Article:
The silvery spots (or “spangles”) of the Great Spangled Fritillary are just like shiny little mirrors. With the right angle, they will reflect the colors around them. These pictures are all of the same butterfly as he sampled the many flavors of zinnia in our garden.
Category Archives: Insects
Tiger Bee Fly
Large and exotic, this fly is actually harmless to humans with neither a bite nor a sting. The female lays its eggs in carpenter bee nests, where the fly larvae seek out and devour carpenter bee larvae before they can mature and escape.
Everything butterfly-related is a running a little late this year because of the cold spring. Normally I would see these in July, but now they are here in August. I’m not going to complain.
Ahh, skippers. So many, so very hard to tell apart. In this case, I feel confident in my id.
Physocephala tibialis or Thick-headed Fly
Identification is tentative but probably correct or very close. It’s a wasp-mimic, but the eyes are distinctly those of a fly. It was strikingly beautiful in the field. It’s not a great photo, but its one of only two I got before it flew away. The colloquial name, while amusing, is not a pejorative but …
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Hunchback Bee Fly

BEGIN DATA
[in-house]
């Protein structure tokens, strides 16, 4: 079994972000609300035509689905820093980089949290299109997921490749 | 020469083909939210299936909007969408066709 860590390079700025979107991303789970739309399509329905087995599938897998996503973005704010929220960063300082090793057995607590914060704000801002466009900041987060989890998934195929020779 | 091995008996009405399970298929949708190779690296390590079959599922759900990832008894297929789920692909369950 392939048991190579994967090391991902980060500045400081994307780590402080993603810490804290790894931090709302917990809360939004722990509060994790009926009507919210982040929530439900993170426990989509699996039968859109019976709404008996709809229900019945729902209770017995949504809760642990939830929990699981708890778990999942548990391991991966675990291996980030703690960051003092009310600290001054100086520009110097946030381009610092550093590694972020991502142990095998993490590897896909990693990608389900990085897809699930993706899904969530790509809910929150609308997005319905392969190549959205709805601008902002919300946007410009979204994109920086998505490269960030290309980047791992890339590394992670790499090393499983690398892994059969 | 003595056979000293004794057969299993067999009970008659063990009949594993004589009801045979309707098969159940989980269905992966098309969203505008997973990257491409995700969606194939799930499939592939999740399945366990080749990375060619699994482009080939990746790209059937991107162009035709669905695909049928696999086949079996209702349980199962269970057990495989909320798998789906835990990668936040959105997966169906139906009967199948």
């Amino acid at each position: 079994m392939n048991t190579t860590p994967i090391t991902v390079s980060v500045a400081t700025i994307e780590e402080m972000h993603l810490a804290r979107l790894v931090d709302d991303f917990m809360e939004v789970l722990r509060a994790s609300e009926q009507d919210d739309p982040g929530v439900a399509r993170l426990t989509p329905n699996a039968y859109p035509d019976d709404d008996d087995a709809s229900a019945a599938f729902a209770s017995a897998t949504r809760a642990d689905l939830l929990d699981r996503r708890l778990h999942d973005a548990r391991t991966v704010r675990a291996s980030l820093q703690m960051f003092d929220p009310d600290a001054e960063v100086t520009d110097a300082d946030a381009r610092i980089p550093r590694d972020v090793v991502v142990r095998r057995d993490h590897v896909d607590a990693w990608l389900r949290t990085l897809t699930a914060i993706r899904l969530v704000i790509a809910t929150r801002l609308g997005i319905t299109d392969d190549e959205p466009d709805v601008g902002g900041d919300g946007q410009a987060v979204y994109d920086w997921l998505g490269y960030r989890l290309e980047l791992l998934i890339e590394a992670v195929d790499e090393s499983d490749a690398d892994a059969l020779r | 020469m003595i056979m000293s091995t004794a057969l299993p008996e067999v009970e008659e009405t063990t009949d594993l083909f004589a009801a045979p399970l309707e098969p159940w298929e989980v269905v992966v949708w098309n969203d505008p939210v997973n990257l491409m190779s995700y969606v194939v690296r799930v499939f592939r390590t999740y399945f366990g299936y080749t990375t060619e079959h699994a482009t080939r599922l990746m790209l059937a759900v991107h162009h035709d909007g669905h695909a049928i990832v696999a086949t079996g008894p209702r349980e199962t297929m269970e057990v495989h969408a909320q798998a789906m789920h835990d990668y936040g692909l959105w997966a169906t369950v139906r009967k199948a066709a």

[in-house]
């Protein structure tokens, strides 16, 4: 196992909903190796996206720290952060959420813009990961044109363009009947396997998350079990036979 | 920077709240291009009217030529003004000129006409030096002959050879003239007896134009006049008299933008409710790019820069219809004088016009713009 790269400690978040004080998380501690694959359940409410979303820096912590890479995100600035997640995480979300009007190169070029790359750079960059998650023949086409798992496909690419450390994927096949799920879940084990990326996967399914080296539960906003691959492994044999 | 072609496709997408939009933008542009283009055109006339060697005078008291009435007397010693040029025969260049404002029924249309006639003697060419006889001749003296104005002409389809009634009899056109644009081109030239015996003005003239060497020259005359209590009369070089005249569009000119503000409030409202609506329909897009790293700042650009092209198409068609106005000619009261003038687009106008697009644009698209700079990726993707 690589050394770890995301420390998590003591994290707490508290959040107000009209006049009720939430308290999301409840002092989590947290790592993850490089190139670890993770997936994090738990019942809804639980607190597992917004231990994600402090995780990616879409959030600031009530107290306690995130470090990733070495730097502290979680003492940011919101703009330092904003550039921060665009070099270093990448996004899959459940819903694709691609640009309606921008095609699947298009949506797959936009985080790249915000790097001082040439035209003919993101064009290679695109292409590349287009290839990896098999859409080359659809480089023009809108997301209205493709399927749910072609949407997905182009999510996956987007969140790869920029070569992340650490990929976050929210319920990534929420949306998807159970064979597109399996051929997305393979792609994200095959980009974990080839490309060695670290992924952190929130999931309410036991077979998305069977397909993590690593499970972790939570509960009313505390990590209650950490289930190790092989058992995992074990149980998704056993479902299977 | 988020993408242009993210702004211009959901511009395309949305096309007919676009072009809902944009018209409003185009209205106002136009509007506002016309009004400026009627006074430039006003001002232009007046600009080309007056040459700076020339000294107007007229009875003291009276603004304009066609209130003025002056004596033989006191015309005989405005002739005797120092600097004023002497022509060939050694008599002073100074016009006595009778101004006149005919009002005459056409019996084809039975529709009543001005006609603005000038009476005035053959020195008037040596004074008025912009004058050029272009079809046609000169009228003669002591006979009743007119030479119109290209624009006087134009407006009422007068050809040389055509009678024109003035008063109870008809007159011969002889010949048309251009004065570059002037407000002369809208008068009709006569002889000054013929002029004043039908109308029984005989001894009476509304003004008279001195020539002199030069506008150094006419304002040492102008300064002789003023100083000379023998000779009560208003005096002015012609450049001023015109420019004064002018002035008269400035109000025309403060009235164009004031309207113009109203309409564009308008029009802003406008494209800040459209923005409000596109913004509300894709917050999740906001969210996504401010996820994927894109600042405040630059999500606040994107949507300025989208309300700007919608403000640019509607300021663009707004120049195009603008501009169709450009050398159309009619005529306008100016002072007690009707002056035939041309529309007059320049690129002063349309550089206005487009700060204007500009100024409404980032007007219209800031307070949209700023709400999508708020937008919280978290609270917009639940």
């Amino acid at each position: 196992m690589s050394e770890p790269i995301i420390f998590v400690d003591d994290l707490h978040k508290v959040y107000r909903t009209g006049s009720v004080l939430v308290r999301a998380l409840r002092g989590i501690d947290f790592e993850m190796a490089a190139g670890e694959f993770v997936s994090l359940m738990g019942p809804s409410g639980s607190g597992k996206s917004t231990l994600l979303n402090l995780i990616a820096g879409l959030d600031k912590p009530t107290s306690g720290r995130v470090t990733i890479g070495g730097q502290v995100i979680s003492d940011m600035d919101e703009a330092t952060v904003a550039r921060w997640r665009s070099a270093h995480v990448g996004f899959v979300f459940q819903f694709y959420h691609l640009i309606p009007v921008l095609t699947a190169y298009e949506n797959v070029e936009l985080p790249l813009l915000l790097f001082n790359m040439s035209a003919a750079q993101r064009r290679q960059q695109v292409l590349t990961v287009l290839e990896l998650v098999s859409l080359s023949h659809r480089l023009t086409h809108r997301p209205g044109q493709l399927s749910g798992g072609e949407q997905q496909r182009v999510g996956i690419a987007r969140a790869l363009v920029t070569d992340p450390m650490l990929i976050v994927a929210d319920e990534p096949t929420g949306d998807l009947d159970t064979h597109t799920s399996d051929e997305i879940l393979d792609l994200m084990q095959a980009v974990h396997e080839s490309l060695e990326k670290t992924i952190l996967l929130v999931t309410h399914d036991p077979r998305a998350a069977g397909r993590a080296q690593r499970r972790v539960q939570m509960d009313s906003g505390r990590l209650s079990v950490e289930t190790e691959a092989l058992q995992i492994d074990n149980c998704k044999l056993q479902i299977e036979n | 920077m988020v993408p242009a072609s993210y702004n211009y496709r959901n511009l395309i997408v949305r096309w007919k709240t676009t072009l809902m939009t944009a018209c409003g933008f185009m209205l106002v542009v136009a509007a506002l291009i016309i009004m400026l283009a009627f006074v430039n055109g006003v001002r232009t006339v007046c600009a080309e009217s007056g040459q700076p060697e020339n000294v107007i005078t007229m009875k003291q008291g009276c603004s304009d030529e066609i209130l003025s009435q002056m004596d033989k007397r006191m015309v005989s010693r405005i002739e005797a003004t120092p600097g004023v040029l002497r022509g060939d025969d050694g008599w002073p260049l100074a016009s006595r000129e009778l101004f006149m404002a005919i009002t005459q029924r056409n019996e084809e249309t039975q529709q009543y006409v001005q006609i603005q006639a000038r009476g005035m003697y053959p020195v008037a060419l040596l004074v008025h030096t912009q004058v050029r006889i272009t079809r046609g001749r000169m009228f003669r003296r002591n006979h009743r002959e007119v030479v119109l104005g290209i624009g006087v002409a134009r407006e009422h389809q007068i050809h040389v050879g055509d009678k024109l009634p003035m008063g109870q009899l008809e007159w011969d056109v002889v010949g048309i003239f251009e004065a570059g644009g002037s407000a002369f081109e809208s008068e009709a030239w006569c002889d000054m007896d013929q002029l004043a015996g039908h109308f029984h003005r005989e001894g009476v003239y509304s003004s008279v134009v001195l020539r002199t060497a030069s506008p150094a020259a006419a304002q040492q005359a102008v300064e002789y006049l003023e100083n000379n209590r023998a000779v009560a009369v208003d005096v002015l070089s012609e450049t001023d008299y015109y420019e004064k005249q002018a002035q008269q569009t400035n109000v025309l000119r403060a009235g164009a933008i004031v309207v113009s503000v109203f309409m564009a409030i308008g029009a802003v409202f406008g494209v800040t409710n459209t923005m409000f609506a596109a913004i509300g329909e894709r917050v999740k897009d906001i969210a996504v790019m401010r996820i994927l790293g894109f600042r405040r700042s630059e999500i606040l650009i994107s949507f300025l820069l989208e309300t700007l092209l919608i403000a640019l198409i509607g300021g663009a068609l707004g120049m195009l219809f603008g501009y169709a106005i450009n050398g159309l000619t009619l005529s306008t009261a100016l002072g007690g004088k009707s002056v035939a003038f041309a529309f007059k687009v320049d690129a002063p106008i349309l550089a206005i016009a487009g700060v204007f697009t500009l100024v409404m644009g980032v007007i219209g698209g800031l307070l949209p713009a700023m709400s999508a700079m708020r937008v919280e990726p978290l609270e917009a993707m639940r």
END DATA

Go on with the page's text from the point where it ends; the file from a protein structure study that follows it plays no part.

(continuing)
An interesting fly in both appearance and behavior. Something like the “Brown Cowbird” of insects, it will lay its eggs in the nest of wasps. The unsuspecting wasp stocks the nest with provisions for its own larva, but this fly’s larva gets fed instead.
Clearwing Hummingbird Moth
As the name implies, this is a moth that bears a passing resemblance to a hummingbird when seen with the naked eye. The wings beat very fast, just like a hummingbird, and I was fortunate to capture an image where they could be clearly seen.
The Many Colors of Dragonflies
These identifications should all be taken with a grain of salt, which is to say– the best that I could do.
I’m not qualified to identify most dragonflies; there are too many species (over three-thousand) and many that look very much alike. However, I’m fairly confident that this is a Blue Dasher male, possibly a fresh hatching because the eyes don’t look fully developed.
Great Spangled Fritallary
In general, butterflies have been few and far between this year. Many people have noticed, and there is speculation on causes from the unusually cold spring all the way to the nefarious “climate change.” So far I’ve only seen one of these in my yard. (And yes, that’s Poison Ivy that the Fritallary is resting …